It’s this kind of support that helps inspire the next generation of players just like Erin.

And there’s a lot to look up to. 2019 was a big year for the Phillips clan – Erin won her second Premiership despite the busted knee and backed it up with another best and fairest win at the W Awards, the second time she has taken the honour in the three years the competition has been running.

There are now calls for the dual winner to have the medal named after her, something she says her Dad, former Port Adelaide SANFL Premiership player Greg Phillips would happily claim as his legacy.

“He’ll probably want it called the Phillips medal so he can really say it’s named after him. I wouldn’t be anywhere near where I am without him, so happy to share it,” Erin tells us.

On top of the wins, Phillips has built a new house, travelled back to the US to keep doing her other job as an assistant coach for her basketball team the Dallas Wings, had another baby and all while going through rehab to hopefully get her back to full fitness in time for the siren heralding the opening of the 2020 AFLW season.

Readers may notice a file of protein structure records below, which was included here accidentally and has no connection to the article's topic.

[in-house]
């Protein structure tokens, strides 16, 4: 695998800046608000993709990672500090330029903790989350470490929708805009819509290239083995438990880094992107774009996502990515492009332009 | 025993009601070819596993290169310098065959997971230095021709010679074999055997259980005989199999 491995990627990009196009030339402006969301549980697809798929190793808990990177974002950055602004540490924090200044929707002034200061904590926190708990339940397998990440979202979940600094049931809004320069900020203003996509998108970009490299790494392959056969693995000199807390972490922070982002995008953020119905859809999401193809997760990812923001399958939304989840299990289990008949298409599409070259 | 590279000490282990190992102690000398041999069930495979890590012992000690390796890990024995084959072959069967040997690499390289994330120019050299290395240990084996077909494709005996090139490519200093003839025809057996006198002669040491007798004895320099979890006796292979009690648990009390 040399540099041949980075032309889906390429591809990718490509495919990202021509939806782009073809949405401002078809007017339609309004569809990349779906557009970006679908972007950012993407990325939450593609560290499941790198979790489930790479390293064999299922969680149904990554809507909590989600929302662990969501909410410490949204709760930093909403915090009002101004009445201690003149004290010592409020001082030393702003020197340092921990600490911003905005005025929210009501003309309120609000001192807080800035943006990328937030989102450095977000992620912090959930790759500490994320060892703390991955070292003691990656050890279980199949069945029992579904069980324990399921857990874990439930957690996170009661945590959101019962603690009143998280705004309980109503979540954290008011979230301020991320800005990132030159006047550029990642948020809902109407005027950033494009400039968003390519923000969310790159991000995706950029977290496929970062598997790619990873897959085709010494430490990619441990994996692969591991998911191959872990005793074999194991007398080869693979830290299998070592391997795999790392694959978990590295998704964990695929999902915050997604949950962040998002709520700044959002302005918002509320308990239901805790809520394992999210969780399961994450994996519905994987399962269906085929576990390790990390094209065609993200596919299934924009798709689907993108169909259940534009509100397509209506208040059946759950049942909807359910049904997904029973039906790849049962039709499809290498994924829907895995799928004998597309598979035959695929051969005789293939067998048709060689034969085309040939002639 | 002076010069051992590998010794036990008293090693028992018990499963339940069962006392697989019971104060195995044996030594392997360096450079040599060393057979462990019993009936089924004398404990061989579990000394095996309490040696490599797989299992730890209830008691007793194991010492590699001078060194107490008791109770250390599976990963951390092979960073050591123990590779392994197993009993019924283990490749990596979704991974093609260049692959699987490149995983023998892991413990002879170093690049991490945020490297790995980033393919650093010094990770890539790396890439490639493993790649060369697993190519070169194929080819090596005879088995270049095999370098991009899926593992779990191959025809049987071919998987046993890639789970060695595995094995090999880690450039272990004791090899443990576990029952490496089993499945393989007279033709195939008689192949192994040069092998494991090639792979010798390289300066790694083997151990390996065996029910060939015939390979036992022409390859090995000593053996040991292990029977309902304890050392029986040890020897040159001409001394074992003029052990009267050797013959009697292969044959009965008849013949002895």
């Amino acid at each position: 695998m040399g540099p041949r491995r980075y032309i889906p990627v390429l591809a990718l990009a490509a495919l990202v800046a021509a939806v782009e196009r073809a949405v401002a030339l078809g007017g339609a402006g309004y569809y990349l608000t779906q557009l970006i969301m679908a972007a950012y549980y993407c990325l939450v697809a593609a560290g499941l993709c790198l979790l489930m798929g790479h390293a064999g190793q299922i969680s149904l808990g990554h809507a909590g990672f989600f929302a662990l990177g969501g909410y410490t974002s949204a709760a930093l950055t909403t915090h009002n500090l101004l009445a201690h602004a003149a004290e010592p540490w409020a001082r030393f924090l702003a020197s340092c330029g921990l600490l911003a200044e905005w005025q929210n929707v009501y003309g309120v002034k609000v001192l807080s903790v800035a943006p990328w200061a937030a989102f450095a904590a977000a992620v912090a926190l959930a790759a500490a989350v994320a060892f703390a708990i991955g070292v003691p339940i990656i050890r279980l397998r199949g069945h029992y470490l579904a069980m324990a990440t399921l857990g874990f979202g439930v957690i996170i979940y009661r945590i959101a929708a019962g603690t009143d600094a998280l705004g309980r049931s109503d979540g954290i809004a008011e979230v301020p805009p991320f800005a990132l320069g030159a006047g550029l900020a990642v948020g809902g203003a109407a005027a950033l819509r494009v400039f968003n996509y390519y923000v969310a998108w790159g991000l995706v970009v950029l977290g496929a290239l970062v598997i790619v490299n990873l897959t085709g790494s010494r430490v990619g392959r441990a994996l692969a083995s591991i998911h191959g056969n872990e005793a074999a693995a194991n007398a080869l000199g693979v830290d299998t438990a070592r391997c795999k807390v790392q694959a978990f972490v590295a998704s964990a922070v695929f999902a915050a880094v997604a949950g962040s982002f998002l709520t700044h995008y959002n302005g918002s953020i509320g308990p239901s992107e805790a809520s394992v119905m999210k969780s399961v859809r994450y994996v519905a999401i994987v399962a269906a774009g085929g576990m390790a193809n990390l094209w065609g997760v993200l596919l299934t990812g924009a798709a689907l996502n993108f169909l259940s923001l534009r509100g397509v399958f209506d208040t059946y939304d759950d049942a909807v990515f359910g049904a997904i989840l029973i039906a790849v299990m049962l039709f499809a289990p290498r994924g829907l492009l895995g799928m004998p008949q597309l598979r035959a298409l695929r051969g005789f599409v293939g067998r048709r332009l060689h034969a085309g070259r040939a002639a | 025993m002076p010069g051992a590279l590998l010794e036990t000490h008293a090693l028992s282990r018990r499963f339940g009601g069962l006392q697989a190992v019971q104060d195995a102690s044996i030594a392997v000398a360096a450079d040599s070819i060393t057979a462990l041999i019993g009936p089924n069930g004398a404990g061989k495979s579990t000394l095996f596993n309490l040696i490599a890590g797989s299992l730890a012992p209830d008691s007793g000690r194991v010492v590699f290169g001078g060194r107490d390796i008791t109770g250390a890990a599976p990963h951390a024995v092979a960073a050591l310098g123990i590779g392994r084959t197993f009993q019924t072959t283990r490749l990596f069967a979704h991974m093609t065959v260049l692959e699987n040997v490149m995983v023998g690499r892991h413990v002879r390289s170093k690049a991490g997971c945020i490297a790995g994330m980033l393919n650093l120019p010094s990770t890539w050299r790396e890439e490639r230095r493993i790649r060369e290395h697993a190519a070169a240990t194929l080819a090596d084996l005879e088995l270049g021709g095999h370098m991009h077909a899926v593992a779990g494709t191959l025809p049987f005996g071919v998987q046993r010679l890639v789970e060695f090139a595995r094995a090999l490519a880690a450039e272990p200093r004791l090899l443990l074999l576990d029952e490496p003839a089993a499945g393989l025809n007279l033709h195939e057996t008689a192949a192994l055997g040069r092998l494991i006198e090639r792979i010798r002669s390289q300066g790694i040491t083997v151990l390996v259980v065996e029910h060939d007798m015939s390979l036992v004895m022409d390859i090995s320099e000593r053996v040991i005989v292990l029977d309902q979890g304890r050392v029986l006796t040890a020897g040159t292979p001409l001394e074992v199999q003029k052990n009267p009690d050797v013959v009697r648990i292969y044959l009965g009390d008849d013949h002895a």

“You know what 2019 was meant to be? The year of simplicity, that was our goal,” Erin says while laughing at the irony of it all. “I think that’s an epic fail.”

“I think 2020, the year of simplicity Take 2 is just to get back out on the field. My biggest motivator to get back and play is still 1) that I love playing and 2) to play as many games as I can in front of my kids so they can watch me like I used to watch Dad. It’s so important to me and I know the importance of being a role model for younger kids.”

As much as she seems keen to reach her 2020 goal of simplicity, she’s also just signed on to co-host a breakfast radio show in Adelaide to fill in for a member who’s on maternity leave.

Erin still has a lot of rehab to get through before she’s ready to hit the field. In the mean time, she’s using one of her greatest lessons of motherhood to get her through.

“Tracey and I haven’t slept properly in nearly three years so why start now?” she says. “You just learn to be tired, just get through and just get it done.”

Yes Erin Phillips, mothers everywhere definitely relate to that.

The AFLW 2020 season, in partnership with Toyota, kicks off on February 7 with Richmond taking on Carlton at Ikon Park for the Tiger’s first game since joining the competition. The season will run for eight home and away rounds with three weeks of finals wrapping up with the Grand Final on Saturday April 18.


Feature image: Getty.


Toyota are very proud to support female footy teams around Australia and this year are giving 100 teams brand-new uniforms designed specifically for women players. Teams can apply for a Toyota Good for Footy Gear Grant to help pay for new footy jumpers and shorts. It is all part of the Toyota Good for Footy program, and it is just a small way that we can help keep women and girls playing footy for years to come, and build stronger communities together.